The children who are fortunate enough to live at the home are provided not only with food, shelter and an education, but with love and the determination to see that they have the opportunity to live their lives as successful adults. It is an honor to be able to make travelers aware of the opportunity they have to make a Big Impact in the lives of these children when they Pack for a Purpose at Rhotia Valley Tented Lodge.
The FAME Clinic in the area is supported by the Simba Portfolio—also a PfaP participant. As the clinic was so close, we brought supplies for them as well.
We left Rhotia Valley Tented Camp and flew in a 12-seater plane into the Serengeti. Flying over the vast Serengeti plain and seeing a very dry Mara River was a wonderful first view of the region.
The owners of Serengeti Bushtops, Claudia Stuart and her husband, have an ongoing commitment to the communities where they do business. Upon our arrival at camp, we were greeted by the gregarious manager, Pantaleo. He couldn’t wait to tell us about the plan for our school visit the next day.
Serengeti Bushtops provided us with an enchanting camp experience. Every need we had was anticipated before we even had it (they are quite remarkable). The staff is totally focused on the guests. This same level of caring is clearly given to the school they are supporting. Many guests at Serengeti Bushtops choose to visit the school and have not only Packed for a Purpose, but have provided additional assistance beyond supplies.
Because we were flying into the Serengeti, the suitcase of supplies we brought for the school was picked up from us in Arusha by Goodluck, who works in the Arusha office of Serengeti Bushtops. The supplies for the school actually arrived in camp before we did.
The Bisalalah School serves over 500 children with only eight teachers on staff. We were enthusiastically welcomed by the headmaster and the staff, and it was lovely to spend time in the teachers’ room discussing the philosophy of the school and their program with this group of dedicated teachers.
Then we headed out to see a few of the classrooms. We briefly visited a kindergarten class with 60 children. This was the only classroom in the school where the chlidren had to sit on the floor.
Fortunately, with the assistance of Serengeti Bushtops, Scott and I were able to make arrangements for the children to now have chairs.
Then we were taken to the seventh grade class, where we taught a lesson on classification. Both Scott and I had been teachers earlier in our careers. We made the appropriate plans ahead of time to bring all the supplies we would need. We started by showing the students where we were from on the world map we brought and showing how far we had traveled to be there.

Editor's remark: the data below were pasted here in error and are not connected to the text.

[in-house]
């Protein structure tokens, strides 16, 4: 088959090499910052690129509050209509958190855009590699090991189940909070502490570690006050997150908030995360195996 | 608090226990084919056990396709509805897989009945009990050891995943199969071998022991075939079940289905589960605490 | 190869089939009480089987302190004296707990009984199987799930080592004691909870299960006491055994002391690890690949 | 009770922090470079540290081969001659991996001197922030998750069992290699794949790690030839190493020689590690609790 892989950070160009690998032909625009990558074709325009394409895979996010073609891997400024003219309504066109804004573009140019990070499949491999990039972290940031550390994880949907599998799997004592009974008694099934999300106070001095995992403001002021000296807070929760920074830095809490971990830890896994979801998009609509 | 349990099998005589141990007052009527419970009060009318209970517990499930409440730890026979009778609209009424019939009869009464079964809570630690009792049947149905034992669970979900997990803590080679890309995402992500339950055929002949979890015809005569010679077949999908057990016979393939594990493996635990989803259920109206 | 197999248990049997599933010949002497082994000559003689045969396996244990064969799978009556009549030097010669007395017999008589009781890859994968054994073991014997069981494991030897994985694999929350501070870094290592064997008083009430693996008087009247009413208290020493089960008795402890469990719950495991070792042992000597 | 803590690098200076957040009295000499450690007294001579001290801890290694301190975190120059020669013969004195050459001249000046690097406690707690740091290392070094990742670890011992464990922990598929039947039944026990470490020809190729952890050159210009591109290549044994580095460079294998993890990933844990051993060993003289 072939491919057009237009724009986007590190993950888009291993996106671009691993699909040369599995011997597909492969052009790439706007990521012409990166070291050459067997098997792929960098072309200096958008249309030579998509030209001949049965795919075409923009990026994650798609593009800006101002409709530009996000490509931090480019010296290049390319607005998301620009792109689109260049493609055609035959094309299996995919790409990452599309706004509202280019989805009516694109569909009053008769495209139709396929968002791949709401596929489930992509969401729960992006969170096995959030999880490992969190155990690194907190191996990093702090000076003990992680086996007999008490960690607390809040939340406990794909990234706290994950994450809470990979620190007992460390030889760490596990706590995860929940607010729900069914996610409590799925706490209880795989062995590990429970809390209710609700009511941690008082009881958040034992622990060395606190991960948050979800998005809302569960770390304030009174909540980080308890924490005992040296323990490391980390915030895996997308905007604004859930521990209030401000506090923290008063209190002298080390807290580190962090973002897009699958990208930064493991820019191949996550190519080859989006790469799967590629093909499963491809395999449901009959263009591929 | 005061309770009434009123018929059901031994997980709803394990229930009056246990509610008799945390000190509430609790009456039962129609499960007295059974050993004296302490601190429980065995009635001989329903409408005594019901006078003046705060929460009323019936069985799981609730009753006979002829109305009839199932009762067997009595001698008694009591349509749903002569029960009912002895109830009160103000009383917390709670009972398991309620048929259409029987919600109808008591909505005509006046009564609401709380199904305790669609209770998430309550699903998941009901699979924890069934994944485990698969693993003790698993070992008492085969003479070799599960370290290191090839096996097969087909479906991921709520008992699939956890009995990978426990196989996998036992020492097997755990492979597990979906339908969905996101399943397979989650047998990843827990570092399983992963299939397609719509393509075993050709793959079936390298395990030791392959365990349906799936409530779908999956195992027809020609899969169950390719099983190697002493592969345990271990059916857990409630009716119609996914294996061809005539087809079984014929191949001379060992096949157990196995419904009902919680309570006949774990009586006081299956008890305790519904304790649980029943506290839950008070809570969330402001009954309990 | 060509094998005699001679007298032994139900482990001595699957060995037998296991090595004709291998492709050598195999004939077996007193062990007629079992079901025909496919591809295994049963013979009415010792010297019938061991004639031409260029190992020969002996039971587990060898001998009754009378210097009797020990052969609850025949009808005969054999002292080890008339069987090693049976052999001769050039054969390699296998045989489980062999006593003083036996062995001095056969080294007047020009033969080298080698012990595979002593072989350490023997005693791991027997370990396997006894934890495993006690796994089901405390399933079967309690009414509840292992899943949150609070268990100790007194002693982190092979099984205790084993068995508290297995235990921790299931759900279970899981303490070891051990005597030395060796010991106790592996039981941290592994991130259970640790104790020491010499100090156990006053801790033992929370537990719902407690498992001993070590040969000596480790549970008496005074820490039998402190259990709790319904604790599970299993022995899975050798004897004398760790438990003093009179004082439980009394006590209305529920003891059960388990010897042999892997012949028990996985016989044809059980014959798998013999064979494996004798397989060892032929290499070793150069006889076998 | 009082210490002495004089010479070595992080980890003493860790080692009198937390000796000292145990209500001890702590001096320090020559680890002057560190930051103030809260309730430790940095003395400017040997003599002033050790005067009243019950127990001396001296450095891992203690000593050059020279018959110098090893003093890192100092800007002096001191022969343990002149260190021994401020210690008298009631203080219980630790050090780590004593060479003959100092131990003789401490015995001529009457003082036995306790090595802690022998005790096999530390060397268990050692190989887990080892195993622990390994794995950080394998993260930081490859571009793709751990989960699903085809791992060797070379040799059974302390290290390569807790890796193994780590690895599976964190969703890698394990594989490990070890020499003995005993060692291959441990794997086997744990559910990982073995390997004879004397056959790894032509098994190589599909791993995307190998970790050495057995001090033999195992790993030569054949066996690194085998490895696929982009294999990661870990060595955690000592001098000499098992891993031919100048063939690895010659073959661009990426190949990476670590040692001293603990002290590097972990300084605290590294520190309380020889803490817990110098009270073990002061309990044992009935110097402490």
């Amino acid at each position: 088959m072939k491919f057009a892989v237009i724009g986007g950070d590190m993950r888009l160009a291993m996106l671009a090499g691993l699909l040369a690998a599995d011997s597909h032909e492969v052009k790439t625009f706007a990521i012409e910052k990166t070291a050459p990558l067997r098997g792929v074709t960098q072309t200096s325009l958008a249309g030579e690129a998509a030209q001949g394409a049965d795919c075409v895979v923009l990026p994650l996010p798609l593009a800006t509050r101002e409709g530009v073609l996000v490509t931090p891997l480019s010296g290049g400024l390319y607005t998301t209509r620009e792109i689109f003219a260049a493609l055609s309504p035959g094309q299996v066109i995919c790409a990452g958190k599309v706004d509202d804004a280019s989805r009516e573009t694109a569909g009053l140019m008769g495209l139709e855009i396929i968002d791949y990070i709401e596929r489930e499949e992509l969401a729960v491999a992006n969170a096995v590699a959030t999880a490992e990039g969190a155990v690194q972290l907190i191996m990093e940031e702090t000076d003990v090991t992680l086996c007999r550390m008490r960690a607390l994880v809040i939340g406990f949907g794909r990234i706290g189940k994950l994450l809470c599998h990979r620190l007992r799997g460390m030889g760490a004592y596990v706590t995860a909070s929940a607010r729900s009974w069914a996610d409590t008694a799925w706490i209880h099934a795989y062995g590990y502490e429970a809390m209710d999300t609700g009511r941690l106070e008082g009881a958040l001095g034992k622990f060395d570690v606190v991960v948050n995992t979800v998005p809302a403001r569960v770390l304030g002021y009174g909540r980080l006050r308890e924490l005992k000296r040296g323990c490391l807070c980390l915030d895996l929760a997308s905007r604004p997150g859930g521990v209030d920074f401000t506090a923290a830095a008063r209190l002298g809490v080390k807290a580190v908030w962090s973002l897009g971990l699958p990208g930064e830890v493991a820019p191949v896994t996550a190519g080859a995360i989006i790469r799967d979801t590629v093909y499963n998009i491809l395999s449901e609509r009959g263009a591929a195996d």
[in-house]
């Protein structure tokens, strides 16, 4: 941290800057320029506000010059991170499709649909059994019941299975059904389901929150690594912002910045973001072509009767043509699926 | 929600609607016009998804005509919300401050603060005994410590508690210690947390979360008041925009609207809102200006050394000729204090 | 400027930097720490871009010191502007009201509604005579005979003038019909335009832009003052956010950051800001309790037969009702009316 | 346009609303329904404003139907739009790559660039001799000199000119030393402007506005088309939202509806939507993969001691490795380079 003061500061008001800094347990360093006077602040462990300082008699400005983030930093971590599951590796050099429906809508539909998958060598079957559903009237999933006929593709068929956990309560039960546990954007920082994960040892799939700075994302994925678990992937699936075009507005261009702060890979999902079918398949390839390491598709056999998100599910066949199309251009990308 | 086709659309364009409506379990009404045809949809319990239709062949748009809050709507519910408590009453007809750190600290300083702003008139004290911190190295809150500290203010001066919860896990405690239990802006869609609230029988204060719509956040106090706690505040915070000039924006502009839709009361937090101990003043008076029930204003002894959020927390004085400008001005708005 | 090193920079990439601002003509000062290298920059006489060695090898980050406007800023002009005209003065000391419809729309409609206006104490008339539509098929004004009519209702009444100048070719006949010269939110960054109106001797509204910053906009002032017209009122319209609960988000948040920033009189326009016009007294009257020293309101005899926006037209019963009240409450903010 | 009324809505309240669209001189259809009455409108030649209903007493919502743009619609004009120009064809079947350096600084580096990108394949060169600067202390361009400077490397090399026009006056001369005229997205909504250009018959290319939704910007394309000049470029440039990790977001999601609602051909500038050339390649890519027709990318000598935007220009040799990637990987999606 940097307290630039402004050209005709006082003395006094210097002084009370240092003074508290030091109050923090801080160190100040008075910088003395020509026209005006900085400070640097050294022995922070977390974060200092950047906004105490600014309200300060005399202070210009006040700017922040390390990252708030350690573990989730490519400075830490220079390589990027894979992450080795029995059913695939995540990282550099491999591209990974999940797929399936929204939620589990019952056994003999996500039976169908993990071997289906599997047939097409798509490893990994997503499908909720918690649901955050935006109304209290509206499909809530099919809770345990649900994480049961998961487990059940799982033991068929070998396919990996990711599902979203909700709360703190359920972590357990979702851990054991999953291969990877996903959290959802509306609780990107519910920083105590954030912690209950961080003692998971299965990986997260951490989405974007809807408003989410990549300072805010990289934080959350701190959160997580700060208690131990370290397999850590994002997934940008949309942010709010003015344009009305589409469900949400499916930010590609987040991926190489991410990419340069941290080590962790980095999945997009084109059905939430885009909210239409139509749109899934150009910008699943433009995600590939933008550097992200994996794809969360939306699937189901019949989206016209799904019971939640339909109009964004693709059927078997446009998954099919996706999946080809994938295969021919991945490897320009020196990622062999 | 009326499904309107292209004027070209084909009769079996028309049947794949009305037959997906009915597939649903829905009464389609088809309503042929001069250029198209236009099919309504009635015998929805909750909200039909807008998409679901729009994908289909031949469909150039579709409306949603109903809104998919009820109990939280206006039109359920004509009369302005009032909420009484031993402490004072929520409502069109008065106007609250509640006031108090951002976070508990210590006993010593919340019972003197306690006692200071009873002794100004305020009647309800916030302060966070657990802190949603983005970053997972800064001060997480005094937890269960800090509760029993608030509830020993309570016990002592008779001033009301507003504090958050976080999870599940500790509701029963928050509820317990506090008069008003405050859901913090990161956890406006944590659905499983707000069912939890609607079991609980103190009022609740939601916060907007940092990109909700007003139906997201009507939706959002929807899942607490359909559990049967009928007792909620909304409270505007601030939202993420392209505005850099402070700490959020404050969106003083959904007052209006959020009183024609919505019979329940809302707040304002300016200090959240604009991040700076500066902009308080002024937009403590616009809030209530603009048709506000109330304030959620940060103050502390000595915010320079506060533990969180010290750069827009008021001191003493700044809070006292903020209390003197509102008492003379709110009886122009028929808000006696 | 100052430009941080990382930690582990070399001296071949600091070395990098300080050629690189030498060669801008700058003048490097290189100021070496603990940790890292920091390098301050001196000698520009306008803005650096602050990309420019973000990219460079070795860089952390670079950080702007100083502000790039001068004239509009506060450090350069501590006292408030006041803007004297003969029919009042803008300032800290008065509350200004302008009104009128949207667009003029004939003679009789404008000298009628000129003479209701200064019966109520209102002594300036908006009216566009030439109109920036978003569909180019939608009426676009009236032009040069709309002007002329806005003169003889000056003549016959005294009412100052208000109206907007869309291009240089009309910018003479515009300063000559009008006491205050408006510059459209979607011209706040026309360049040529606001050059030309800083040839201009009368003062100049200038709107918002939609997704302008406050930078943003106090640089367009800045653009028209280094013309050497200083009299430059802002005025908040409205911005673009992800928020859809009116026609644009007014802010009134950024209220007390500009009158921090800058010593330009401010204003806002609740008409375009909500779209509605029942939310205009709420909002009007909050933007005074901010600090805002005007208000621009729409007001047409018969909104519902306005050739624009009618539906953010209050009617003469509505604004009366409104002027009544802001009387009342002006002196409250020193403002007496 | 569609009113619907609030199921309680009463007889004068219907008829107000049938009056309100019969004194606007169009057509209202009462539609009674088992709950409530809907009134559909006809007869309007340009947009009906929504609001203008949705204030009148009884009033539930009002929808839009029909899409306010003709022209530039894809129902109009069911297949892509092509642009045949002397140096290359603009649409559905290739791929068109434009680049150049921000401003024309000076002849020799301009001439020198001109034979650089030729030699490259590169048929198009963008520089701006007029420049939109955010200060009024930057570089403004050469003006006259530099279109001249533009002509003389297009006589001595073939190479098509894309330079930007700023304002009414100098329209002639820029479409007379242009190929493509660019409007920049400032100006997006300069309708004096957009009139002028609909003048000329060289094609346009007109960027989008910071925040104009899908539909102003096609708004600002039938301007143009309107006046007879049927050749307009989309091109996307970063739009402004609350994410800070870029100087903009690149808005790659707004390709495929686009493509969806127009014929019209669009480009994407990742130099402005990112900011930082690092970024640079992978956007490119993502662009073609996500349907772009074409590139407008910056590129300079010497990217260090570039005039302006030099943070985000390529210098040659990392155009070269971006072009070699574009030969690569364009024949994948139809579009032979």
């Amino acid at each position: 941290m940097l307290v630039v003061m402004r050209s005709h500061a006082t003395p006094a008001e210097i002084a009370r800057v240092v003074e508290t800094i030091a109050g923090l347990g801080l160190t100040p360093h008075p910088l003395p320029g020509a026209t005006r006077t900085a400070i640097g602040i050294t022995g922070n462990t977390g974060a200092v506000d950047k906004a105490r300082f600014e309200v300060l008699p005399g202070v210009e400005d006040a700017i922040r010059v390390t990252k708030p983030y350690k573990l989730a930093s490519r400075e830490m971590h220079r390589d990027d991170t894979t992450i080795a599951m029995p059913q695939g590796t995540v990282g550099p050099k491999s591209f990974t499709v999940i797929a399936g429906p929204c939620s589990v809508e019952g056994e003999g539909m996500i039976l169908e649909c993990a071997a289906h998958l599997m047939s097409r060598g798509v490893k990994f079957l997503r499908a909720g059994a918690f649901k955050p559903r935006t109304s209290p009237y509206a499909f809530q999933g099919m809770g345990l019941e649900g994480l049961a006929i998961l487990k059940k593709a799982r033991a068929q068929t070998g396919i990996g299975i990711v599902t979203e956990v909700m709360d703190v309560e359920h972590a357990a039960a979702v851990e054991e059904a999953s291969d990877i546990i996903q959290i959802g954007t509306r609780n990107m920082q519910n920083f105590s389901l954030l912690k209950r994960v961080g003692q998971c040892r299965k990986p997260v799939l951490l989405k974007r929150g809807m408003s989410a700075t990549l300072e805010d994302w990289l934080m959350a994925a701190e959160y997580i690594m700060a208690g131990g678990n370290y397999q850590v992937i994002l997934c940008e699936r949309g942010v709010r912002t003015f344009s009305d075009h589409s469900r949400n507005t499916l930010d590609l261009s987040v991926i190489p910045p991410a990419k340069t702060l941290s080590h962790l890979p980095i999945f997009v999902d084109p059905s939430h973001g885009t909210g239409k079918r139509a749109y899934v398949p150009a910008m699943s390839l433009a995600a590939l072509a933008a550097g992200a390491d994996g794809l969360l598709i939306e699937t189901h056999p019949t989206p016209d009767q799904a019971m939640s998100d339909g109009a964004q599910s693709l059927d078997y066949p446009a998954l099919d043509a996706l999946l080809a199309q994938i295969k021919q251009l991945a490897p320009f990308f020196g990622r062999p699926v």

I am pleased to say the lesson was met with great enthusiasm by both the students and the teachers. We distributed groups of customized animal cards we had made with the desciption of the animal and the country where it is found to each group of students. They then sorted them using different classifications and we checked them for accuracy.
After completing this part of the lesson, we then asked students to choose an animal and come to the map and show us where that animal is found. The students matched animals from North America and Africa all to their appropriate countries.
The hour passed all too quickly. The class was full of smiling faces, new information and a shared experience that we trust enriched all our lives. For Scott and I, it affirmed that children everywhere provided with the proper resources can excel in the classroom.
The Headmaster then assembled some of the students in the schoolyard so they could see the supplies we brought for the school.
The school has a dedicated staff, and while there is no lack of expertise or commitment, they can use any and all supplies from their needs list that Pack for a Purpose travelers can bring. For everyone fortunate enough to be staying at Serengeti Bushtops, we would highly recommend a visit to the school. This may have been the highlight of our entire time in Tanzania.
“Asante sana” is Swahili for “thank you very much.” My husband Scott and I want to send a big thank you to the amazing PfaP participants with whom we stayed on our trip to Tanzania and to thank them again for the wonderful work they do in their communities!
When we have the opportunity to travel to a country on our website, take supplies, stay at accommodations supporting projects in that country, and are fortunate enough to visit the projects, our hearts become full.